Two new studies have found that high levels of vitamin E are associated with a lower risk of Alzheimer’s disease.
Elizabeth E. Devore, ScD, of the Erasmus Medical Center, Netherlands, and her colleagues investigated dietary and health data in 5,395 men and women age 55 and older. After an average follow up of almost 10 years, 465 of the participants were diagnosed with dementia. Of those, 365 were diagnosed with Alzheimer’s disease.
People with the highest dietary intake of vitamin E were one-fourth less likely to develop either Alzheimer’s disease or other types of dementia.
In the other study, Francesca Mangialasche, MD, of the Karolinska Institute, Sweden, and her colleagues analyzed the relationship between blood levels of total vitamin E and the eight chemical subfractions of the vitamin and the odds of developing Alzheimer’s disease. Mangialasche focused on 232 men and women who were at least 80 years old. Fifty-seven of the subjects were diagnosed with Alzheimer’s over the next six years.
High blood levels of total vitamin E were associated with a 45 percent lower risk of Alzheimer’s disease. The four tocopherols and four tocotrienols that make up vitamin E also seemed to protect against Alzheimer’s, but beta-tocopherol seemed to exert the greatest single benefit.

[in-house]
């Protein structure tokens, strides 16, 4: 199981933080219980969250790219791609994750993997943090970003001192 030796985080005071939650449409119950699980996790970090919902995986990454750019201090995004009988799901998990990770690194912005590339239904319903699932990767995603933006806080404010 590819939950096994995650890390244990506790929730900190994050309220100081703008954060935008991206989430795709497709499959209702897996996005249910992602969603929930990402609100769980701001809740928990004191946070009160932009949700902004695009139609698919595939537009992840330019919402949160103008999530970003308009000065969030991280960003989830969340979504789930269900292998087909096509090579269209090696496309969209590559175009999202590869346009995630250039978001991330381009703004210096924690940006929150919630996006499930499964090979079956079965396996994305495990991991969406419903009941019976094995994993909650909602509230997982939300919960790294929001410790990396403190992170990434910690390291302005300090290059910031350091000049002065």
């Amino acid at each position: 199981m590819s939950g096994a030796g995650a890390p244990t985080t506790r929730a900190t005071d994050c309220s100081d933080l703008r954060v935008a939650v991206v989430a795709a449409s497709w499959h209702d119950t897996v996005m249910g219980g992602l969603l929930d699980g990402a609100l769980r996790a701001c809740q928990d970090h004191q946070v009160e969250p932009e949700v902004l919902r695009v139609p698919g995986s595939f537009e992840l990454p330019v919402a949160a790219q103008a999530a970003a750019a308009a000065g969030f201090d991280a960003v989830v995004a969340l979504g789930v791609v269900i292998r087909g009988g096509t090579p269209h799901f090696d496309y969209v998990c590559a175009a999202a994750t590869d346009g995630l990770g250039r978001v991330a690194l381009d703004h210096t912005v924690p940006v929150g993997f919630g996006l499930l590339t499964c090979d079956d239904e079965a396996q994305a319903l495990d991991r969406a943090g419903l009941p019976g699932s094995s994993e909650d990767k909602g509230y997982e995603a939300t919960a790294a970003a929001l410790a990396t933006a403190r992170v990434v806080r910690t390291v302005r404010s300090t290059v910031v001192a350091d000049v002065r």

Mangialasche noted that vitamin E is the body’s principal fat-soluble antioxidant, and that it plays an important role in protecting cell membranes. Damage to these membranes may be a factor in Alzheimer’s.
“The protective activity of vitamin E seems to be related to the combination of different forms, rather than alpha-tocopherol alone,” Mangialasche wrote.
Although most vitamin E is sold in the alpha-tocopherol form, some supplements contain a mix of tocopherols and tocotrienols.
References: Devore EE, Grodstein F, can Rooij FJA, et al. Dietary antioxidants and long-term risk of dementia. Archives of Neurology, 2010;67:819-825. Mangialasche F, Kivipelto M, Mecocci P, et al. High plasma levels of vitamin E forms and reduced Alzheimer’s disease risk in advanced age. Journal of Alzheimer’s Disease, 2010;20:1029-1037.